Dale A. Winkler

SMU contributes fossils, expertise to new Perot Museum in ongoing scientific collaboration

From dinosaurs to sea turtles, and from technical assistance to advisory roles, SMU faculty and students, the SMU Shuler Museum, and the SMU Innovation Gymnasium, team with the nation’s new premier museum of nature and science.

Fossils on loan by SMU to the new Perot Museum of Nature and Science include those of animals from an ancient sea that once covered Dallas. Continue reading

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Dallas Morning News: Prehistoric crocodile thought to have originated in Europe may be a native Texan

gavial%2C%20istock%20220x165.jpgDallas Morning News reporter Marc Ramirez has written about the big prehistoric crocodile identified by SMU paleontologist Thomas L. Adams, a doctoral candidate in Dedman College’s Roy M. Huffington Department of Earth Sciences.

The story, “‘Prehistoric crocodile thought to have originated in Europe may be a native Texan,” published in the Tuesday, July 20 edition of the Dallas Morning News. Continue reading

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Daily Mail: Meet the 25 ft prehistoric Texas crocodile who lived 100 million years ago

gavial%2C%20istock%20220x165.jpgLondon Daily Mail reporter Mark Duell has written about the big prehistoric crocodile identified by SMU paleontologist Thomas L. Adams, a doctoral candidate in Dedman College’s Roy M. Huffington Department of Earth Sciences.

The story, “‘Its fossil looked like a loaf of bread from Subway': Meet the 25ft prehistoric Texas crocodile who lived 100 MILLION years ago,” published in the Sunday, July 17 edition of the Daily Mail.
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New Texas Native: 96-million-year-old crocodile Terminonaris makes its first appearance in Texas, switches origins

Gharial-snout-400x300.jpgMaking its first appearance in Texas, a prehistoric crocodile thought to have originated in Europe now appears to have been a native of the Lone Star State.

The switch in origins for the genus known as Terminonaris is based on the identification of a well-preserved, narrow fossil snout that was discovered along the shoreline of a lake near Dallas. SMU paleontologist Thomas L. Adams identified the reptile.
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WFAA: North Texan finds dinosaurs in our backyards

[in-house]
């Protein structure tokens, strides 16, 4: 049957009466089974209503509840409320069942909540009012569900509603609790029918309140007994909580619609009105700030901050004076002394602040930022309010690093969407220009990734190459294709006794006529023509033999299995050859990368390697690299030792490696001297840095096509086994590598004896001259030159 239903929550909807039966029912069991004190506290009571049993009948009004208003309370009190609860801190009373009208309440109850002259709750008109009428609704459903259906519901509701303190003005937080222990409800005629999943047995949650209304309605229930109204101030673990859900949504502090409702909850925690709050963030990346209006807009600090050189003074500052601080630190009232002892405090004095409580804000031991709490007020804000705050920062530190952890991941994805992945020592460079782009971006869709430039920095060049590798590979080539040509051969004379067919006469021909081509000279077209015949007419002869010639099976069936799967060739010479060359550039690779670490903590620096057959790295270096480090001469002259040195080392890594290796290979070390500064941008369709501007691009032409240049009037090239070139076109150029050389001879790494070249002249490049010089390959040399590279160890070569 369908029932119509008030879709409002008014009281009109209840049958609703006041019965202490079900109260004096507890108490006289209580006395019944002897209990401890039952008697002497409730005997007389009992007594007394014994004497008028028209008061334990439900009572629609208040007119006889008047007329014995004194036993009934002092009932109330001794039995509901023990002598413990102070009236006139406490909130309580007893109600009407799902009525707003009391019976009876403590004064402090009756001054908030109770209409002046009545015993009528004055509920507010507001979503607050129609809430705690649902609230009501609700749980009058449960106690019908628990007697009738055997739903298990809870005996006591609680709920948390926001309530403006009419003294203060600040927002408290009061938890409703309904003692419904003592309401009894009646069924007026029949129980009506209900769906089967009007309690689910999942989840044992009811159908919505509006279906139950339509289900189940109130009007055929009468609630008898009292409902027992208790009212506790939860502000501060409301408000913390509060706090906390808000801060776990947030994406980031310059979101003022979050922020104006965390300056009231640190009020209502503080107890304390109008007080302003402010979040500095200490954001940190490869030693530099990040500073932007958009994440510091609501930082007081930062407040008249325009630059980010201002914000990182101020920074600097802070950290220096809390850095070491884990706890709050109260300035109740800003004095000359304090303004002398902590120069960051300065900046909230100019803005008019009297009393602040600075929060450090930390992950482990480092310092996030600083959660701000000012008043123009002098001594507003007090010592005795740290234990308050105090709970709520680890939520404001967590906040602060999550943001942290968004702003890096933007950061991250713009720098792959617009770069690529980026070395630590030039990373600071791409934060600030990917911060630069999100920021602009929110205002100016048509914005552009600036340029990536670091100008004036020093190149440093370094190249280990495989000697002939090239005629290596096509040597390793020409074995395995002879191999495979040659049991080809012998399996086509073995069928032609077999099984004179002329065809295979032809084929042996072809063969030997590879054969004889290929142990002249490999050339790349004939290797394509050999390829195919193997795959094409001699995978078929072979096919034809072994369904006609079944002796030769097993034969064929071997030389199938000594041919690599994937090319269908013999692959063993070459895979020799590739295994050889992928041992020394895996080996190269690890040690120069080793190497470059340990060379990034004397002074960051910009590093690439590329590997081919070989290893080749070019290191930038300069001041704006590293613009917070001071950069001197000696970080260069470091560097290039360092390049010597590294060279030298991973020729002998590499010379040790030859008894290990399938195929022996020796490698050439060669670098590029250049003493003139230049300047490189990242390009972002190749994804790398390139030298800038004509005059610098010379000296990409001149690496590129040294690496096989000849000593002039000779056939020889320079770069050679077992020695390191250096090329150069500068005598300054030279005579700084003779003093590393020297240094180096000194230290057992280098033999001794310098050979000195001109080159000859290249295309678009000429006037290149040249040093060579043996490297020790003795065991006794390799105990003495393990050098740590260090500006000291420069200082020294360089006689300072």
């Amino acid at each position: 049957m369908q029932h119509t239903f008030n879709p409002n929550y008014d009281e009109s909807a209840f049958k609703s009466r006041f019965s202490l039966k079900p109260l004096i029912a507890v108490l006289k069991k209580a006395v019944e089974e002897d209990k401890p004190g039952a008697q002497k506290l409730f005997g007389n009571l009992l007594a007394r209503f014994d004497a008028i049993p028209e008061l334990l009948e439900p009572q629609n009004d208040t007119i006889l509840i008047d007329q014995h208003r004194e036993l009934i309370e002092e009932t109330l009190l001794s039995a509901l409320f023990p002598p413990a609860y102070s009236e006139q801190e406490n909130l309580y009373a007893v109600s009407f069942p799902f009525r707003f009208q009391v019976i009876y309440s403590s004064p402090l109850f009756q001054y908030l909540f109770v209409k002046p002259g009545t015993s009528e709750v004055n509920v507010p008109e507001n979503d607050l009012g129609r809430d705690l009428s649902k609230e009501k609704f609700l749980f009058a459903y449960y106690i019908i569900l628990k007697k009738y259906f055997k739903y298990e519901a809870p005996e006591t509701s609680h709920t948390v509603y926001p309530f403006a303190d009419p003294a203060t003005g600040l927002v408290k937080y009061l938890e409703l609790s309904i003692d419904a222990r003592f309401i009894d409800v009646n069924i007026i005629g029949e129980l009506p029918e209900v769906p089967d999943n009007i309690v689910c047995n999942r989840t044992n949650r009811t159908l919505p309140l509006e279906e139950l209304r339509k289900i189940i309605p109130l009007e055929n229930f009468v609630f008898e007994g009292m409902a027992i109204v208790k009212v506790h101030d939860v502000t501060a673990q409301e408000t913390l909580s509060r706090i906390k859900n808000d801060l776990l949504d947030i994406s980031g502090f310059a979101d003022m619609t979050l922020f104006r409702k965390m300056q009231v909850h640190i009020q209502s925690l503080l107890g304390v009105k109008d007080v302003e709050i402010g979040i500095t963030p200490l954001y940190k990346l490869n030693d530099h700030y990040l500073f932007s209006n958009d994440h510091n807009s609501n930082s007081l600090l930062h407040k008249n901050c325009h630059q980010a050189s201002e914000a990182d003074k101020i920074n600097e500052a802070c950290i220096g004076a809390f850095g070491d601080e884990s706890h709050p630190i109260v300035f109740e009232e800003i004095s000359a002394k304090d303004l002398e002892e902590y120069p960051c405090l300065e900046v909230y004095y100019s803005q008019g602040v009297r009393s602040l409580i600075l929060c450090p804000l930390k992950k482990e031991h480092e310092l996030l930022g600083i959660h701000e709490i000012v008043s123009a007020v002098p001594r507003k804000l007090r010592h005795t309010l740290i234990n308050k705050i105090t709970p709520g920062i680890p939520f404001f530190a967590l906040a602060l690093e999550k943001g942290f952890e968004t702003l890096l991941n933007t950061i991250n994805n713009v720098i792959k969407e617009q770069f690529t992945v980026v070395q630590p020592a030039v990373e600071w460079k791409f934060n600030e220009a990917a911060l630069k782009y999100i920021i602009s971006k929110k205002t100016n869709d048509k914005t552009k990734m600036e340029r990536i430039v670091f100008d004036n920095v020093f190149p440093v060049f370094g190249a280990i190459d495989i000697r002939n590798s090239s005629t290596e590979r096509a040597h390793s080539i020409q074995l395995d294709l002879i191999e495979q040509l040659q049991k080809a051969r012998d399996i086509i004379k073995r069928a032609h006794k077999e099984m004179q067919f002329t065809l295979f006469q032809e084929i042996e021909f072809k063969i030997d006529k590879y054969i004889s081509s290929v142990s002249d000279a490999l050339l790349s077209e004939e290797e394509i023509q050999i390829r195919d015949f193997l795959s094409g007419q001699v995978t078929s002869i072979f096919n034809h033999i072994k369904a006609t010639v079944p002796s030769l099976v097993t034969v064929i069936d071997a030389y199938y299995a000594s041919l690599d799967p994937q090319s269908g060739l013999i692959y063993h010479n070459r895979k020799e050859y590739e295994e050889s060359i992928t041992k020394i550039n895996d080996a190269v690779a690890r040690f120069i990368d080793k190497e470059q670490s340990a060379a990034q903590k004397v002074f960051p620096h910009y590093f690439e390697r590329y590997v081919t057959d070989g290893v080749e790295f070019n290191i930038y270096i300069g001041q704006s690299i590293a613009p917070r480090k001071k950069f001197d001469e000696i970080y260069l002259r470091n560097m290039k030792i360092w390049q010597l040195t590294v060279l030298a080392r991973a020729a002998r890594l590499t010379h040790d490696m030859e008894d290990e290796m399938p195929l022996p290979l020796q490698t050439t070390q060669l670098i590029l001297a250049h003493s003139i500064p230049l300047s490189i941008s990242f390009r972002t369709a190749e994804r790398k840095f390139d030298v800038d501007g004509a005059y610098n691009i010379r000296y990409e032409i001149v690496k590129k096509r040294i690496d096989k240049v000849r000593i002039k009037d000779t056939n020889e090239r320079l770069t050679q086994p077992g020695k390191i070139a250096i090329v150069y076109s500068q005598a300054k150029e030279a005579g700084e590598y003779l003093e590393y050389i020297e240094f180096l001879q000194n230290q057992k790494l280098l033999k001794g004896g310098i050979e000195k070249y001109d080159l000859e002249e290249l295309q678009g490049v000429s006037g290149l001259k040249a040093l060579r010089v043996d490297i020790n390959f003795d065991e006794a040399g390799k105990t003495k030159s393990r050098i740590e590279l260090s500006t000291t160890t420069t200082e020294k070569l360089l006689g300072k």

0317dinoman03.jpgWFAA-TV reporter Jonathan Betz covered the flying reptile research of SMU’s Timothy S. Myers and the rare discovery of the bones by amateur fossil hunter Gary Byrd.

Myers identified fossilized bones discovered in Texas from a flying reptile that died 89 million years ago. The bones may be the world’s earliest occurrence of the prehistoric creature known as Pteranodon, Myers says. Continue reading

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Discovery News: Mystery Pterosaur in Texas Takes Flight

6a00d8341bf67c53ef014e866bf695970d-800wi.jpgScience journalist Tim Wall has covered the flying reptile research of SMU’s Timothy S. Myers on his popular Discovery News Online blog. Wall’s March 2 entry aptly warns “Don’t mess with Texas Pterosaurs!”

Fossilized bones discovered in Texas from a flying reptile that died 89 million years ago may be the earliest occurrence of the prehistoric creature known as Pteranodon.
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Flying Texas reptile: World’s oldest Pteranodon? First specimen of its kind discovered as far south as Texas

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Fossilized bones discovered in Texas are from the left wing of an ancient flying reptile that died 89 million years ago — possibly the earliest occurrence of the prehistoric creature Pteranodon, says SMU paleontologist Timothy S. Myers, who identified the fossils.

If the reptile is Pteranodon, it would be the first of its kind discovered as far south as Texas.
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